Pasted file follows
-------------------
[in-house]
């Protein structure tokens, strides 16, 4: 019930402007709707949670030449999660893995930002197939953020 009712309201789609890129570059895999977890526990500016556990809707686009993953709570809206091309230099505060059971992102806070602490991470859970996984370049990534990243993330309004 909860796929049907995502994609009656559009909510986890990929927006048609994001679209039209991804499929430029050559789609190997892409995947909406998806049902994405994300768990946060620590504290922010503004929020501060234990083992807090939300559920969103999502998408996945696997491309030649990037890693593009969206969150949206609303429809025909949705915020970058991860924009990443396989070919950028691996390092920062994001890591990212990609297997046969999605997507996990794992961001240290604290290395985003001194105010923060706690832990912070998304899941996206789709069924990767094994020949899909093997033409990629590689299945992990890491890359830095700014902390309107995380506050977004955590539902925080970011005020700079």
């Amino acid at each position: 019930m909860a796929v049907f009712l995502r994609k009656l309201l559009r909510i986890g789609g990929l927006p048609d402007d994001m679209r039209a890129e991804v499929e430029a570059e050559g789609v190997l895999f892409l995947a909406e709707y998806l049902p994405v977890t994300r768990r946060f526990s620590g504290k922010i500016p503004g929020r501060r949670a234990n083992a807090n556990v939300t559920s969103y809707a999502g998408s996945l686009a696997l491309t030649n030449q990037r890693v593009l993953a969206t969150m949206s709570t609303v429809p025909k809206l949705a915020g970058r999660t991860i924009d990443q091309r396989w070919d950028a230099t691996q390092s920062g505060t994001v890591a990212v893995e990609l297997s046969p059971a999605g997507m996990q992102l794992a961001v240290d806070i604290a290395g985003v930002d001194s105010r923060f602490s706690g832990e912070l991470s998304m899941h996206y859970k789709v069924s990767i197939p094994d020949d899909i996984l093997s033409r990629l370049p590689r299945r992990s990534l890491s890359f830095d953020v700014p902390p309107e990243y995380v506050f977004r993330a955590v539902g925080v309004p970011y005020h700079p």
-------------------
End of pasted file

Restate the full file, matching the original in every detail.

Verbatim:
[in-house]
């Protein structure tokens, strides 16, 4: 019930402007709707949670030449999660893995930002197939953020 009712309201789609890129570059895999977890526990500016556990809707686009993953709570809206091309230099505060059971992102806070602490991470859970996984370049990534990243993330309004 909860796929049907995502994609009656559009909510986890990929927006048609994001679209039209991804499929430029050559789609190997892409995947909406998806049902994405994300768990946060620590504290922010503004929020501060234990083992807090939300559920969103999502998408996945696997491309030649990037890693593009969206969150949206609303429809025909949705915020970058991860924009990443396989070919950028691996390092920062994001890591990212990609297997046969999605997507996990794992961001240290604290290395985003001194105010923060706690832990912070998304899941996206789709069924990767094994020949899909093997033409990629590689299945992990890491890359830095700014902390309107995380506050977004955590539902925080970011005020700079």
């Amino acid at each position: 019930m909860a796929v049907f009712l995502r994609k009656l309201l559009r909510i986890g789609g990929l927006p048609d402007d994001m679209r039209a890129e991804v499929e430029a570059e050559g789609v190997l895999f892409l995947a909406e709707y998806l049902p994405v977890t994300r768990r946060f526990s620590g504290k922010i500016p503004g929020r501060r949670a234990n083992a807090n556990v939300t559920s969103y809707a999502g998408s996945l686009a696997l491309t030649n030449q990037r890693v593009l993953a969206t969150m949206s709570t609303v429809p025909k809206l949705a915020g970058r999660t991860i924009d990443q091309r396989w070919d950028a230099t691996q390092s920062g505060t994001v890591a990212v893995e990609l297997s046969p059971a999605g997507m996990q992102l794992a961001v240290d806070i604290a290395g985003v930002d001194s105010r923060f602490s706690g832990e912070l991470s998304m899941h996206y859970k789709v069924s990767i197939p094994d020949d899909i996984l093997s033409r990629l370049p590689r299945r992990s990534l890491s890359f830095d953020v700014p902390p309107e990243y995380v506050f977004r993330a955590v539902g925080v309004p970011y005020h700079p």